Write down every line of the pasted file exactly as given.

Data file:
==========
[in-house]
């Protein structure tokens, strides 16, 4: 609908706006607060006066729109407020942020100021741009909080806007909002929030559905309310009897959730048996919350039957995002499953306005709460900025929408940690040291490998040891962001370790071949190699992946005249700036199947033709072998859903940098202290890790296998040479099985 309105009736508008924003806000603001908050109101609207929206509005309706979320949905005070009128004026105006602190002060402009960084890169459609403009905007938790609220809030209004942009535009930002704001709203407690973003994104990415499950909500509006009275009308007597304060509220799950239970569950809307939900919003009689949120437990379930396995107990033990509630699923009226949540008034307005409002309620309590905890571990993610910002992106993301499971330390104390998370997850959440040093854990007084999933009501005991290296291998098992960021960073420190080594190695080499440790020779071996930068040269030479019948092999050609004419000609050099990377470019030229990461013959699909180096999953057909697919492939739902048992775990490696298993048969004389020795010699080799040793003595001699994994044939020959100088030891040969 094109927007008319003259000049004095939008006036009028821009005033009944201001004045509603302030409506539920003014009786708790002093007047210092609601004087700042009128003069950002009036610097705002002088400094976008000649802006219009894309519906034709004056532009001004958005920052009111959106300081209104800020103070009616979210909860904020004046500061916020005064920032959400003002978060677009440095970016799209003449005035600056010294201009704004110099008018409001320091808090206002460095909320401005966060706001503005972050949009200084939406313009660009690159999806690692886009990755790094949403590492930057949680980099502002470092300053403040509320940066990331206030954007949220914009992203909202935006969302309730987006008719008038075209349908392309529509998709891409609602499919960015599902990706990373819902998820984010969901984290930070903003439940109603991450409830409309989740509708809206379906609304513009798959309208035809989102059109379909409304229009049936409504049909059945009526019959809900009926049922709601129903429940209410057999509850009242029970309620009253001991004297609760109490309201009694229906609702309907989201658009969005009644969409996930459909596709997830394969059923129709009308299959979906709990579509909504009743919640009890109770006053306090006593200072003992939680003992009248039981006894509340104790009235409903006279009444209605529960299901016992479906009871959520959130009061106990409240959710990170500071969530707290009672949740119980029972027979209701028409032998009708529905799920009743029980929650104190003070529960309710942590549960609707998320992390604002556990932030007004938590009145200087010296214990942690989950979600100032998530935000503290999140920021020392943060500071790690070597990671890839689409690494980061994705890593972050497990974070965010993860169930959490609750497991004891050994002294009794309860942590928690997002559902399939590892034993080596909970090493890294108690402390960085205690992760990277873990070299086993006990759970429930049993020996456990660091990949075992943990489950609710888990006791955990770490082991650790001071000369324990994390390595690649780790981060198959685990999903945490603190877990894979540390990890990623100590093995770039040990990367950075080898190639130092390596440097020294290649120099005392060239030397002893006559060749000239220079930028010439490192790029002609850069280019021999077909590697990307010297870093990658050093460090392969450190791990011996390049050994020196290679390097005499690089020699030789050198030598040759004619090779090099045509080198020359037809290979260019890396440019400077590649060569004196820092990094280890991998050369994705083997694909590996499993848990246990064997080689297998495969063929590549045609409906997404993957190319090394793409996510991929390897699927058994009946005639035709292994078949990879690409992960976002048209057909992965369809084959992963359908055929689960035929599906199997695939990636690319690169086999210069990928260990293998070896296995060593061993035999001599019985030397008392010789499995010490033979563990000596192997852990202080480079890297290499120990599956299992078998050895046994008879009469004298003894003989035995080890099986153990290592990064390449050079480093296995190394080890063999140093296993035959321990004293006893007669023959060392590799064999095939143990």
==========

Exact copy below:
[in-house]
């Protein structure tokens, strides 16, 4: 609908706006607060006066729109407020942020100021741009909080806007909002929030559905309310009897959730048996919350039957995002499953306005709460900025929408940690040291490998040891962001370790071949190699992946005249700036199947033709072998859903940098202290890790296998040479099985 309105009736508008924003806000603001908050109101609207929206509005309706979320949905005070009128004026105006602190002060402009960084890169459609403009905007938790609220809030209004942009535009930002704001709203407690973003994104990415499950909500509006009275009308007597304060509220799950239970569950809307939900919003009689949120437990379930396995107990033990509630699923009226949540008034307005409002309620309590905890571990993610910002992106993301499971330390104390998370997850959440040093854990007084999933009501005991290296291998098992960021960073420190080594190695080499440790020779071996930068040269030479019948092999050609004419000609050099990377470019030229990461013959699909180096999953057909697919492939739902048992775990490696298993048969004389020795010699080799040793003595001699994994044939020959100088030891040969 094109927007008319003259000049004095939008006036009028821009005033009944201001004045509603302030409506539920003014009786708790002093007047210092609601004087700042009128003069950002009036610097705002002088400094976008000649802006219009894309519906034709004056532009001004958005920052009111959106300081209104800020103070009616979210909860904020004046500061916020005064920032959400003002978060677009440095970016799209003449005035600056010294201009704004110099008018409001320091808090206002460095909320401005966060706001503005972050949009200084939406313009660009690159999806690692886009990755790094949403590492930057949680980099502002470092300053403040509320940066990331206030954007949220914009992203909202935006969302309730987006008719008038075209349908392309529509998709891409609602499919960015599902990706990373819902998820984010969901984290930070903003439940109603991450409830409309989740509708809206379906609304513009798959309208035809989102059109379909409304229009049936409504049909059945009526019959809900009926049922709601129903429940209410057999509850009242029970309620009253001991004297609760109490309201009694229906609702309907989201658009969005009644969409996930459909596709997830394969059923129709009308299959979906709990579509909504009743919640009890109770006053306090006593200072003992939680003992009248039981006894509340104790009235409903006279009444209605529960299901016992479906009871959520959130009061106990409240959710990170500071969530707290009672949740119980029972027979209701028409032998009708529905799920009743029980929650104190003070529960309710942590549960609707998320992390604002556990932030007004938590009145200087010296214990942690989950979600100032998530935000503290999140920021020392943060500071790690070597990671890839689409690494980061994705890593972050497990974070965010993860169930959490609750497991004891050994002294009794309860942590928690997002559902399939590892034993080596909970090493890294108690402390960085205690992760990277873990070299086993006990759970429930049993020996456990660091990949075992943990489950609710888990006791955990770490082991650790001071000369324990994390390595690649780790981060198959685990999903945490603190877990894979540390990890990623100590093995770039040990990367950075080898190639130092390596440097020294290649120099005392060239030397002893006559060749000239220079930028010439490192790029002609850069280019021999077909590697990307010297870093990658050093460090392969450190791990011996390049050994020196290679390097005499690089020699030789050198030598040759004619090779090099045509080198020359037809290979260019890396440019400077590649060569004196820092990094280890991998050369994705083997694909590996499993848990246990064997080689297998495969063929590549045609409906997404993957190319090394793409996510991929390897699927058994009946005639035709292994078949990879690409992960976002048209057909992965369809084959992963359908055929689960035929599906199997695939990636690319690169086999210069990928260990293998070896296995060593061993035999001599019985030397008392010789499995010490033979563990000596192997852990202080480079890297290499120990599956299992078998050895046994008879009469004298003894003989035995080890099986153990290592990064390449050079480093296995190394080890063999140093296993035959321990004293006893007669023959060392590799064999095939143990």